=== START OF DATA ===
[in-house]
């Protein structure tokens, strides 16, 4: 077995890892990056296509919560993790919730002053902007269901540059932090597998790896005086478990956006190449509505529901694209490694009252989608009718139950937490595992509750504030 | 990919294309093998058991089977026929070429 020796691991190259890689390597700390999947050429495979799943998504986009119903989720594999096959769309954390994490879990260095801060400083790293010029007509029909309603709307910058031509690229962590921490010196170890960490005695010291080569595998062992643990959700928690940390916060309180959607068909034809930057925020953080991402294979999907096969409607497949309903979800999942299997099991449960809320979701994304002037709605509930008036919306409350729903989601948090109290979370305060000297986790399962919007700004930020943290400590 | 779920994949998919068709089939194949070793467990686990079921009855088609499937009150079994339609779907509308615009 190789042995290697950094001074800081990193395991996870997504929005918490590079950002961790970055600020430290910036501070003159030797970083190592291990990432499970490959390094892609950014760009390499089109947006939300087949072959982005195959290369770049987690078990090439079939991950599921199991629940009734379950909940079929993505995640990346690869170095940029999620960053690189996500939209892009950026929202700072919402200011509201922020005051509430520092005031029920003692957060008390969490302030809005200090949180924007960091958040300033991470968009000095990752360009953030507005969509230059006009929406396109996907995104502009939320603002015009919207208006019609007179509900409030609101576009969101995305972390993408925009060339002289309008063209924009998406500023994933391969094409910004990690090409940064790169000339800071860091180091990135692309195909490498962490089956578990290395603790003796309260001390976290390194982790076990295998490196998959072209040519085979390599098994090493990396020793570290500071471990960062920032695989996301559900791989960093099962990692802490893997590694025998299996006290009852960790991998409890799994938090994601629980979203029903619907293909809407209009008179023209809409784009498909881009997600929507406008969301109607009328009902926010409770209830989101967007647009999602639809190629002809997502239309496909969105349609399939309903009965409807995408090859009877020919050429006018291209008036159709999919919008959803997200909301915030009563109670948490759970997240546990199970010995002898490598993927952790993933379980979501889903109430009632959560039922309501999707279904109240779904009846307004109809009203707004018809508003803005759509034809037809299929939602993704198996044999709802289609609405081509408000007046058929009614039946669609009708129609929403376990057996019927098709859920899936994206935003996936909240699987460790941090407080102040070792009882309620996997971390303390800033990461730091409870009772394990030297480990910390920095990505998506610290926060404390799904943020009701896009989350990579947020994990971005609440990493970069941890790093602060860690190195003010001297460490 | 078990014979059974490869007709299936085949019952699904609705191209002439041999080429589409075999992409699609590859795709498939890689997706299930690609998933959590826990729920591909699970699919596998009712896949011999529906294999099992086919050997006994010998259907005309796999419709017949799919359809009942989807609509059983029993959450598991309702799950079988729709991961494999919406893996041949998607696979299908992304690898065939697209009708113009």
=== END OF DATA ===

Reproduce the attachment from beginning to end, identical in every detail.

[in-house]
């Protein structure tokens, strides 16, 4: 077995890892990056296509919560993790919730002053902007269901540059932090597998790896005086478990956006190449509505529901694209490694009252989608009718139950937490595992509750504030 | 990919294309093998058991089977026929070429 020796691991190259890689390597700390999947050429495979799943998504986009119903989720594999096959769309954390994490879990260095801060400083790293010029007509029909309603709307910058031509690229962590921490010196170890960490005695010291080569595998062992643990959700928690940390916060309180959607068909034809930057925020953080991402294979999907096969409607497949309903979800999942299997099991449960809320979701994304002037709605509930008036919306409350729903989601948090109290979370305060000297986790399962919007700004930020943290400590 | 779920994949998919068709089939194949070793467990686990079921009855088609499937009150079994339609779907509308615009 190789042995290697950094001074800081990193395991996870997504929005918490590079950002961790970055600020430290910036501070003159030797970083190592291990990432499970490959390094892609950014760009390499089109947006939300087949072959982005195959290369770049987690078990090439079939991950599921199991629940009734379950909940079929993505995640990346690869170095940029999620960053690189996500939209892009950026929202700072919402200011509201922020005051509430520092005031029920003692957060008390969490302030809005200090949180924007960091958040300033991470968009000095990752360009953030507005969509230059006009929406396109996907995104502009939320603002015009919207208006019609007179509900409030609101576009969101995305972390993408925009060339002289309008063209924009998406500023994933391969094409910004990690090409940064790169000339800071860091180091990135692309195909490498962490089956578990290395603790003796309260001390976290390194982790076990295998490196998959072209040519085979390599098994090493990396020793570290500071471990960062920032695989996301559900791989960093099962990692802490893997590694025998299996006290009852960790991998409890799994938090994601629980979203029903619907293909809407209009008179023209809409784009498909881009997600929507406008969301109607009328009902926010409770209830989101967007647009999602639809190629002809997502239309496909969105349609399939309903009965409807995408090859009877020919050429006018291209008036159709999919919008959803997200909301915030009563109670948490759970997240546990199970010995002898490598993927952790993933379980979501889903109430009632959560039922309501999707279904109240779904009846307004109809009203707004018809508003803005759509034809037809299929939602993704198996044999709802289609609405081509408000007046058929009614039946669609009708129609929403376990057996019927098709859920899936994206935003996936909240699987460790941090407080102040070792009882309620996997971390303390800033990461730091409870009772394990030297480990910390920095990505998506610290926060404390799904943020009701896009989350990579947020994990971005609440990493970069941890790093602060860690190195003010001297460490 | 078990014979059974490869007709299936085949019952699904609705191209002439041999080429589409075999992409699609590859795709498939890689997706299930690609998933959590826990729920591909699970699919596998009712896949011999529906294999099992086919050997006994010998259907005309796999419709017949799919359809009942989807609509059983029993959450598991309702799950079988729709991961494999919406893996041949998607696979299908992304690898065939697209009708113009």